“Simon, Simon, behold, Satan has demanded permission to sift you like wheat; but I have prayed for you, that your faith may not fail; and you, when once you have turned again, strengthen your brothers.”
Travel back with me 2000 years ago to the Thursday night before Jesus’ crucifixion. We’re going to walk where Jesus and his disciples walked and listen in on their conversations.
We are especially interested in the fisherman named Simon ~ renamed Peter by His Lord and Jesus’ prediction of Peter’s failure as recorded in Luke.
We’ll look at:
3 predictions of denial and 3 rebuttals by an overconfident disciple
3 calls to prayer and 3 corresponding naps
3 declarations: I do not know the man.
But through it all ~ ONE EXTRAORDINARY Savior.
As we travel from the Upper Room to the Garden of Gethsemane to the Courtyard where Peter fulfilled Jesus’ prophecy, we’ll look at the ordinary failures and the extraordinary Savior. We’ll end on the shore of the Sea of Galilee as we witness Jesus restore Peter and recommission him to follow forward.
As we travel these roads, we’ll talk about what Jesus’ extraordinary gifts to Peter mean for us and draw parallels between the ordinary disciple from 2,000 years ago and you and me as the ordinary followers in the 21st century.
It’s a message of hope and grace and a call to recommit and follow forward.
This is part one of a 3-part series based on messages I delivered at a women’s conference. The theme was “Forward: What happens when ordinary women follow an extraordinary God.”
Message: Lay it Down
Outline | Notes
Setting 1: The Upper Room (Extraordinary Hope)
Selected Notes (Luke 22):
Jesus told Peter (in advance of his failure) it’s NEVER too late to return.
When the post-sifted Peter emerged from the trial, he was more prepared to take on the role in building Jesus’ church that Jesus had promised him.
If Satan wants to get to God’s disciples, he must go through God. Satan may have been the demander, but God was the “allow-er” and If God allows it, it’s because He’s going to use it. It was going to backfire on the enemy.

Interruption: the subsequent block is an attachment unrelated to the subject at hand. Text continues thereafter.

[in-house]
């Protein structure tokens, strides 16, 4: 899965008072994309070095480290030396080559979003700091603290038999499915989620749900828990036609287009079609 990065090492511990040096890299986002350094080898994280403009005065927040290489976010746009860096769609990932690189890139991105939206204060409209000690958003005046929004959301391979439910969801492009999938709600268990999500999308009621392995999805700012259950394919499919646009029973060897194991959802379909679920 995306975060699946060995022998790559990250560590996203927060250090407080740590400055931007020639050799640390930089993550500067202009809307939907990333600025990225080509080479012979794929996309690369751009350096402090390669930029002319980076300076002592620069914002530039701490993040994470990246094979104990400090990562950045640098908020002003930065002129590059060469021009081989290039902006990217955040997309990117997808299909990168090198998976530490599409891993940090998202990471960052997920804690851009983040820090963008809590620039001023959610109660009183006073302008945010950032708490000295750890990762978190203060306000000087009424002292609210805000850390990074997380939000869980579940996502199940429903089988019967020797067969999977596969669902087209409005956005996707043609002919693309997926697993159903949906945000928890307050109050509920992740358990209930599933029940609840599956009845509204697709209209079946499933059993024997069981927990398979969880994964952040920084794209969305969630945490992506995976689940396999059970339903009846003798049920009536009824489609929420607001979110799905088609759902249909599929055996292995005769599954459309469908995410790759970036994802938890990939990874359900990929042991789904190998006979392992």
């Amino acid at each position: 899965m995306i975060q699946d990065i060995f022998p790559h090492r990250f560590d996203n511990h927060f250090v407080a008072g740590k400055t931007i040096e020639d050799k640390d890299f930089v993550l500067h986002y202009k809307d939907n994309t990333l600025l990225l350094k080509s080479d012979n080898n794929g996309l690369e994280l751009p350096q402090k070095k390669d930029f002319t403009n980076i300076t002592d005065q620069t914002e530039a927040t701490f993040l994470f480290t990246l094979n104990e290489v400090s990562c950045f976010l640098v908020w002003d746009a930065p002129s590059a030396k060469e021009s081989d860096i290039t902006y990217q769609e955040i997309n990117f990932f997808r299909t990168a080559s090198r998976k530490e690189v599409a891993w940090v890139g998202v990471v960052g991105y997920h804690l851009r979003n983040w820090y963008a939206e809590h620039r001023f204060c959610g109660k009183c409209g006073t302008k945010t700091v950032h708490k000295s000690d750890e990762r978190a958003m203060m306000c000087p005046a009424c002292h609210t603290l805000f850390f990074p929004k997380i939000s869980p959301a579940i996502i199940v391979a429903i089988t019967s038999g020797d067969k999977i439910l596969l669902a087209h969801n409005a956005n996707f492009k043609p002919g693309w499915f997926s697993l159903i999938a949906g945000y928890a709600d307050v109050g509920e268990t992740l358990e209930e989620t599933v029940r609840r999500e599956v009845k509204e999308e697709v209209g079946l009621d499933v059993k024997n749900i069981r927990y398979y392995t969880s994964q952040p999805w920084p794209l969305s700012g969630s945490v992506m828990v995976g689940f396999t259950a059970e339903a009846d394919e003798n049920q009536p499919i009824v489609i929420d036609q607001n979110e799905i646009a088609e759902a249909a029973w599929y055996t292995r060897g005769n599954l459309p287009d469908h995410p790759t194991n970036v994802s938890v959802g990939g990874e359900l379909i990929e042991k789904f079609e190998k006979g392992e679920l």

The imagery here is sifting — a separation. Satan has a sieve. He wants to use it to separate the believer from his faith. But God says, “I’ll see your sieve and raise you one. We can use YOUR sieve but for MY purposes.”
Setting 2: Garden of Gethsemane (Extraordinary Will)
Selected Notes (Matt. 26):
There’s a difference between “willing” and “will.” We can be willing and not do God’s will. As believers, our willing spirits are still incarcerated in a weak flesh. Jesus displayed a willingness to follow God’s perfect will even though his flesh was weakened.
People in your life may be willing to support you, willing to comfort you, willing to defend you, and willing to stay with you. But their will ~ WILL fail at some point or another.
Though all else fail you, God will not forsake you. He does not fail. The same Savior who took that will to the cross for you is the one seated at the Father’s right hand interceding for you. The same God whose will it was to sacrifice the life of His one and only so that your life could be redeemed for eternity is the same God who is working out HIS will for your life while you still have breath.
Setting 3: The Courtyard (Extraordinary Sight)
Selected Notes (Luke 22):
After Peter’s third denial, Jesus turned and looked at Peter. The word used for looked in this passage is not just any look. It’s a “locked-in gaze” — “to look at in a sustained, concentrated way.” It’s the same word used for “looked” when Jesus looked at Simon before renaming him Peter as recorded in John 1:42.
Long before Jesus actually commissioned Peter as a disciple, He LOOKED at him and knew him. Jesus saw all the times Peter was going to speak too soon, say too much, ask too many questions, give too many rash answers, and think he knew better than his Lord, rebuking him even.
He saw these three denials before they ever happened — before he ever chose Peter. And yet, he still chose. He still renamed him. He saw the coward and renamed him the rock.
Jesus sees you and knows you. Nothing surprises Him and nothing is outside his area of expertise.
Setting 4: Shore of Galilee (Extraordinary Grace)
Selected Notes (John 21):
Jesus gave Peter the gift of a do over. He did it in parallel structure to the circumstances of the failure. Over that charcoal fire, Peter was restored, recommissioned, and ready to follow forward.
This was not easy, and John tells us Peter was grieved. Facing the fire is never comfortable, but it’s necessary and the results are strengthening. When it’s done in the presence of the grace of the Savior, it’s safe.
The baggage of guilt, the weight of working in your own strength, and the burden of trying to keep everything pressed down is released, and then you are free to move.
The next message in this series is: “How to Develop Survival-grade Faith.”
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